Monthly Archives

February 2017

A Post – O.J. World

February 12, 2017

Dear Reader,

It’s unsettling to watch a period piece about the 1990s. Period pieces about the 1890s made up a decent majority of what I watched throughout high school, but my mid-twenties seem suddenly marked by more than just 9os boy band nostalgia. This whole year has been rife with 90s references that I am just a few years too young to understand. The history of Hilary, for instance, is something I have had to educate myself on. For me, Hilary is a Senator, then a candidate, then a Secretary of State. This is where she begins for me. When her campaign ads and her opponents talk about her time as First Lady and this scandal or that achievement, the references mostly don’t reach me. But there’s this scene in The People V. O.J. Simpson: American Crime Story where Sarah Paulson’s Marcia Clark walks into a courtroom ready to do battle against a wife-beating accused murderer. All anyone cares about is her haircut. In that moment, I think I understood more about Hilary Clinton than I ever have.The series is a study in all the Murphy/Falchuk team can do right. It examines the O.J. crime, trial, and acquittal in as much granular detail as a contemporary audience can tolerate. There are many characters but each are established and given proper motivation and focus; we see Robert Kardashian, for instance, take the daily journey from presumption of innocence to queasy certainty of guilt. In a fascinating reversal of this journey we see O.J. himself seem to walk that journey in reverse.I came to The People V. O.J. Simpson knowing very little about the story. A good deal of the intended audience must be those who watched the original trial and I was just a bit too young. The kind of national obsession it commanded is something I have experienced in various smaller and more tawdry ways: Casey Anthony, Anthony Wiener, the Kardashians. But watching this fictionalization of the O.J. phenomenon has shed light for me on all that has come after. I live in a world where I am frequently asked to care about Kim Kardashian without really understanding where that demand came from. But theres something about seeing those mini Kardashians giddily caught up in their father’s O.J.-adjacent fame. It brings it all into some sort of warped focus. And though I wish I could help bringing politics into everything, there is much about this that presages the election of the first reality TV president.A lot of The People V. O.J. Simpson is predicated on the idea that a good story is the most powerful way to reach someone. Both the prosecution and the defense understand this, though it’s the defense that makes it their whole mantra. In many ways the show functions as a new appeal to another jury, almost an act of wish fulfillment that if only all that raw footage could be placed in its proper context- could be made into a story, we might take more than four hours to deliberate. Much has been made of the casting, and a quick google shows how incredibly on point it really is. Sarah Paulson portrayed Marcia Clark in an incredibly humanizing way that drew everything from feminist rage to tears of incredible pity. The best fiction aspires to portray its characters as complex enough that we can believe they are fully human. Although there are villains here, there are somehow… no villains here. There are a collection of humans who are alternately buoyed by the better angels of their nature and drowned by the fatal weaknesses in their characters.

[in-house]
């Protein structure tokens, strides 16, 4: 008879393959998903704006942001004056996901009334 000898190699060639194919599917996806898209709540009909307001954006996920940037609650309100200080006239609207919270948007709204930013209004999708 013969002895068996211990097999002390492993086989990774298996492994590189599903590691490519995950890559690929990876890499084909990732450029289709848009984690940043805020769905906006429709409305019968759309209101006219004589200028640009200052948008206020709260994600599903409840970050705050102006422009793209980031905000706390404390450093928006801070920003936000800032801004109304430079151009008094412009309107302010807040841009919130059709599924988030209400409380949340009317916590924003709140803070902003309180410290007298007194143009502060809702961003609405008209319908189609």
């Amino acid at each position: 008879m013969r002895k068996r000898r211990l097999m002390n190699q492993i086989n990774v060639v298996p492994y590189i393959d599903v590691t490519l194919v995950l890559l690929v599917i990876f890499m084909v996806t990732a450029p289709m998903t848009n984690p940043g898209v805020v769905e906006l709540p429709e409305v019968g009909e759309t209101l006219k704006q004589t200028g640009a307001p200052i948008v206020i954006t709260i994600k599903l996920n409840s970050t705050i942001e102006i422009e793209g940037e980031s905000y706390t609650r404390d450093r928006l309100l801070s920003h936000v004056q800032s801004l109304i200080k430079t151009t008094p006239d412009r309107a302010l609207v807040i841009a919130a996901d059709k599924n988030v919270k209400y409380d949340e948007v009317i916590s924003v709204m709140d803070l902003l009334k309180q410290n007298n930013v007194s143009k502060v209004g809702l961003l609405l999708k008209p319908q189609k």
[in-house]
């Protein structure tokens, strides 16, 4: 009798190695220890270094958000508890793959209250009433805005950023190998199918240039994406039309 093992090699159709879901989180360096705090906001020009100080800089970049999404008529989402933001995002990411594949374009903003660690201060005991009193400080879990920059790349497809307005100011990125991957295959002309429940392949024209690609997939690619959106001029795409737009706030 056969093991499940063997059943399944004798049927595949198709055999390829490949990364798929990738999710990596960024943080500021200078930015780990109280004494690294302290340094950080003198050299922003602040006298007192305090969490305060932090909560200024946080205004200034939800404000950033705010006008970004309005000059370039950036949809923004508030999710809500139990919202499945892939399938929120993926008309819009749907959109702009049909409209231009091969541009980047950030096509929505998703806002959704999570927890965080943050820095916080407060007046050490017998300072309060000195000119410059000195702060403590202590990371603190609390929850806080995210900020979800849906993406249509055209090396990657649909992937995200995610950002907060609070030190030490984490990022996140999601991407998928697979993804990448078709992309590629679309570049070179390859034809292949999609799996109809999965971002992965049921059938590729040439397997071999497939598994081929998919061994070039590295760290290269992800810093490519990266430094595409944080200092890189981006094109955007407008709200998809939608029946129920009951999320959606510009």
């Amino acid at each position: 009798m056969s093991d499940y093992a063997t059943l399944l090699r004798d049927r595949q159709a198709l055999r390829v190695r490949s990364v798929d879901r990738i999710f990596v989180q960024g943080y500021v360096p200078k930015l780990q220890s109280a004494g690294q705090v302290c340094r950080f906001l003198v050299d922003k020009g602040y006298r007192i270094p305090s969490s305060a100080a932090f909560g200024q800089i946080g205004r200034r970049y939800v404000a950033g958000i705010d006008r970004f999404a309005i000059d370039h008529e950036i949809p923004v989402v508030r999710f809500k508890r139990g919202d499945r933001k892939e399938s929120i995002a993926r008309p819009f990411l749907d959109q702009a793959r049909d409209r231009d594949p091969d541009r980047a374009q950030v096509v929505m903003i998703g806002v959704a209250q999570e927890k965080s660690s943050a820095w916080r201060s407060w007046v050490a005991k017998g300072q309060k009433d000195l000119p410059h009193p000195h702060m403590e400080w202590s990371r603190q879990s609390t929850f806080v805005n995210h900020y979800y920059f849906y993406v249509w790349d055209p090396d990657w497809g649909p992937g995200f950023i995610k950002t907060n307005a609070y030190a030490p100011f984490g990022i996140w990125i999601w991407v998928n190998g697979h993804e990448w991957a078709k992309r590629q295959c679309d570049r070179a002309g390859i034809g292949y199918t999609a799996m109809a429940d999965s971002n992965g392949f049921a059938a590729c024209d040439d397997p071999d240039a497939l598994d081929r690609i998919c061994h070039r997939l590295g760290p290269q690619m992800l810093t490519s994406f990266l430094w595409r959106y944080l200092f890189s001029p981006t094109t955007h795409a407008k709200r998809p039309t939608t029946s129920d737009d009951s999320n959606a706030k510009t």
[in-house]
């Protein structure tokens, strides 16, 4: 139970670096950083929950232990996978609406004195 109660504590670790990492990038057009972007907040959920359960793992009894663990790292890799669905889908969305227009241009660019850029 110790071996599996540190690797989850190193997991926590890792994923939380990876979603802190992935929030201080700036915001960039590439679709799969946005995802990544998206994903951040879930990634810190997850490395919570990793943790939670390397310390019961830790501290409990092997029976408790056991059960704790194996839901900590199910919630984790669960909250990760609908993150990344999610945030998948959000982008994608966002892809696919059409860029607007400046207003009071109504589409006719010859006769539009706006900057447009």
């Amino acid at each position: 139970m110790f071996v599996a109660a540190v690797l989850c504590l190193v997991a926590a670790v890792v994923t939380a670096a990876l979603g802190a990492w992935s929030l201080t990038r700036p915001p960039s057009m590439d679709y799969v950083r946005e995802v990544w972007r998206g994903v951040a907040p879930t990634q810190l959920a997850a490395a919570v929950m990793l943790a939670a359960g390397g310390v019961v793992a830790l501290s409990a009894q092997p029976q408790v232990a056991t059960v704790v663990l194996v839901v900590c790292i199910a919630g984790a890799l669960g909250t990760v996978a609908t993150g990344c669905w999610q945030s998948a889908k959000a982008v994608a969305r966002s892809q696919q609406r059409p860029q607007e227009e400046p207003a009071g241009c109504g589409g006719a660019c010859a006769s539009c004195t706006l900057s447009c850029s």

Can Pods Save America?

February 9, 2017

Dear Reader,

President Trump’s first post-election press conference drove me into the Grey Lady’s arms. I bought a Times subscription nearly the moment the words “fake news” leapt from his lips. I have come to know intimately the frisson of fear and curiosity each time a New York Times alert promises another update. A close friend of mine told me recently that he reads his Times Morning Briefing as soon as he wakes up, eager to know what could have happened in the last seven hours. I’ve become equally addicted to the quick-drip of information. It doesn’t feel like it’s possible to keep up, inspiring me to download a speed reading app and attempt to understand Twitter. I don’t think my friend and I are the only ones eager to keep ourselves abreast of everything in the world of politics; it is one vaguely healthy(?) response to current circumstances.

One reason I think I’m not alone in my coping strategy is the debut of several new podcasts all aimed at providing information and analysis on politics/current events. Here are the ones I have been finding most useful. Warning: Do not listen to all of these unless you are an insatiable politics nerd. Pick approximately two if you are a normal person.